After more than two decades of creation, the Isle of Wight County portion of the Park-to-Park Trail from Carrollton to Smithfield is finally complete and open to the public.
The 10-foot-wide, $ 8.6 million-wide asphalt bike and pedestrian path now stretches 3.1 miles along Nike Park and Battery Park roads. A city-funded segment will eventually extend the path along South Church Street and across the Cypress Creek Bridge in Smithfield to connect Nike Park to Windsor Castle grounds.
“The trail is not finished, but we look forward to working with Smithfield to complete the last 1 mile segment,” Dick Grice, chair of the Isle of Wight County Board of Supervisors said at a ceremony inauguration on June 21.
Plans for the trail began around the turn of the millennium, he said, when a small group of county residents came up with the idea for a bike path at the northern end of the county. In 2001, the Isle of Wight Chamber of Commerce became one of the first champions of the project. In 2005, the county’s parks and recreation department also approved the idea.
According to county officials, 69% of the project’s funding – around $ 5.9 million – comes from grants and private funding obtained in 2007, 2011, 2013 and 2016. In 2017, the Isle of Wight County a incurred local taxes to fund the remaining costs, which amount to approximately $ 2.7 million.
The project was originally budgeted at $ 4.1 million, of which over $ 4 million came from grants. In 2017, bids for construction went over budget by around $ 2 million, leading county officials to reallocate the money they had planned to spend on repairing Route 620, which stretches just outside Smithfield to the county border of the Isle of Wight at Southampton. near the town of Ivor.
“This is the largest locally administered transportation project the county has succeeded to date in terms of size, scope and cost,” said Judy Winslow, director of the city and county shared tourism department. .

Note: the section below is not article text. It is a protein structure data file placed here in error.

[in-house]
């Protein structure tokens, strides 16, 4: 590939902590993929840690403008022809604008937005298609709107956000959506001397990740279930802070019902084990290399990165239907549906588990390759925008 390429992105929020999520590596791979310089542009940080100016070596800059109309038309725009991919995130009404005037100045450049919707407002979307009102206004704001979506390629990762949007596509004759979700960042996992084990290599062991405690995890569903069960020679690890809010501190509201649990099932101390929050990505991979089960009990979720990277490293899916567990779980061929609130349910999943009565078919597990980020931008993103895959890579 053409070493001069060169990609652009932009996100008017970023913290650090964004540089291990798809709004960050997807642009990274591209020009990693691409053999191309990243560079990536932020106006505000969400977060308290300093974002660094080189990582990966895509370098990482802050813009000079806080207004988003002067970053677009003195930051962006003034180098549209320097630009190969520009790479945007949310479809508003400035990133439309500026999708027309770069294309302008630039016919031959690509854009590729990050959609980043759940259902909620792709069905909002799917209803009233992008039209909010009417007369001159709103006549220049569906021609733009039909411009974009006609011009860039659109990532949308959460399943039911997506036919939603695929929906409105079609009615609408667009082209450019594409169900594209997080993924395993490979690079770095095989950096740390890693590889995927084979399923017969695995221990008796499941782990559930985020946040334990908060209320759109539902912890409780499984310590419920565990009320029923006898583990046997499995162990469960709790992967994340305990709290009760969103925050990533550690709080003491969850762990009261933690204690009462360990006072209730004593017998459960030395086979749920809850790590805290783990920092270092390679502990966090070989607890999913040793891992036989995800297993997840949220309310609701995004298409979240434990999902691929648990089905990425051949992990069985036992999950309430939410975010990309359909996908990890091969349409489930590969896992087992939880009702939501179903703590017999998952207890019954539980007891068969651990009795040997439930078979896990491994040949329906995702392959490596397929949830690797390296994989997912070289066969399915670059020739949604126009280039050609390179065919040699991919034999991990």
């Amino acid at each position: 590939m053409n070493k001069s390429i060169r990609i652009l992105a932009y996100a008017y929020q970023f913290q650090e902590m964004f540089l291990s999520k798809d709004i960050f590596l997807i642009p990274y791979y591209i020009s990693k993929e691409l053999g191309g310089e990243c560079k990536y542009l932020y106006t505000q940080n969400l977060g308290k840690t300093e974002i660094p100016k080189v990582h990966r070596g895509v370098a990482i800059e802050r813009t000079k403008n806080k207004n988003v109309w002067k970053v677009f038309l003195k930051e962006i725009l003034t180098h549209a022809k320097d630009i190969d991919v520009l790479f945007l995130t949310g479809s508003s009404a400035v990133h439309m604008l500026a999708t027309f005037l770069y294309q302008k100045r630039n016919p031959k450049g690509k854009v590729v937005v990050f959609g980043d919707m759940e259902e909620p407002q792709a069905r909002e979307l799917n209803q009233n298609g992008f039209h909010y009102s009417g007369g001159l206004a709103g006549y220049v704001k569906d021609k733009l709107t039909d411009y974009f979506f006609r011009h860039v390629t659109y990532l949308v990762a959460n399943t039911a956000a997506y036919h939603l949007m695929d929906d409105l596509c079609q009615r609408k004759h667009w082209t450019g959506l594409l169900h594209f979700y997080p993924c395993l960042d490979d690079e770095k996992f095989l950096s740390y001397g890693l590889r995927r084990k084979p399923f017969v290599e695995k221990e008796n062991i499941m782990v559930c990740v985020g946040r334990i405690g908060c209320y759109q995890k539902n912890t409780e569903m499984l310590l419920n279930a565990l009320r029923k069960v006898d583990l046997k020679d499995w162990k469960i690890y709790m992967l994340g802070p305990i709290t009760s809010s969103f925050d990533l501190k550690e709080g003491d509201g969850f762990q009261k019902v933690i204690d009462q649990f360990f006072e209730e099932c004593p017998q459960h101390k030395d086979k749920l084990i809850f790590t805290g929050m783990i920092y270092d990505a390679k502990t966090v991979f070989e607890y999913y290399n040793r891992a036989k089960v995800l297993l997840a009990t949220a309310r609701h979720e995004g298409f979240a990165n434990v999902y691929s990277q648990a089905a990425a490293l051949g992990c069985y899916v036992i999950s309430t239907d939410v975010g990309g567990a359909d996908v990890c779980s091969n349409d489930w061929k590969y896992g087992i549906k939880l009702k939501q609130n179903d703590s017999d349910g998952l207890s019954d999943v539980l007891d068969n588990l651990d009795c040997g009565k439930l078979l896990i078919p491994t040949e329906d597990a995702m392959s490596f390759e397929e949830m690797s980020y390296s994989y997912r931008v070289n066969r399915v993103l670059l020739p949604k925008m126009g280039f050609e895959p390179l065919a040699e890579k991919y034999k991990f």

“But this was not done without the cooperation and support of several federal, state, county and city of Smithfield agencies,” Grice said. “With persistent and dedicated business entrepreneurs, it has truly been a team effort – a team effort that deserves our appreciation.
Construction on the county-funded portions of the trail began in 2017. According to Winslow, the county actually saved $ 400,000 off the costs of the original contract by securing more grant funds during the construction process.
The trail, she said, was designed to meet or exceed all U.S. disability law standards. Construction was also planned outside of bat hibernation, eagle nesting and sturgeon spawning periods in order to minimize environmental impacts. The height of the wooden road bridge over Jones Creek, which some have criticized for obstructing the view of the creek from the road, was specifically calculated to avoid direct or indirect impacts on Jones Creek wetlands, including the impacts of creating additional shade, Winslow said. .
“When completed, the trail will really provide a great ecological opportunity to take in all of the natural beauty that we as residents of the County of the Isle of Wight love,” said Winslow.
Construction of the city-funded trail segment through Smithfield has yet to begin and no date has yet been set for its inauguration. In 2019, Smithfield’s share is expected to cost between $ 2.5 million and $ 3.3 million. It is proposed that the city segment of the trail be eight feet wide instead of 10.
Jamie Oliver, Isle of Wight transport manager, served as project manager for the county funded parties. According to Christopher Hall, district engineer for the Hampton Roads district of the Virginia Department of Transportation, about 77% of VDOT programs at Hampton Roads are delivered by local partners.
“It’s a great example of how it works,” he said.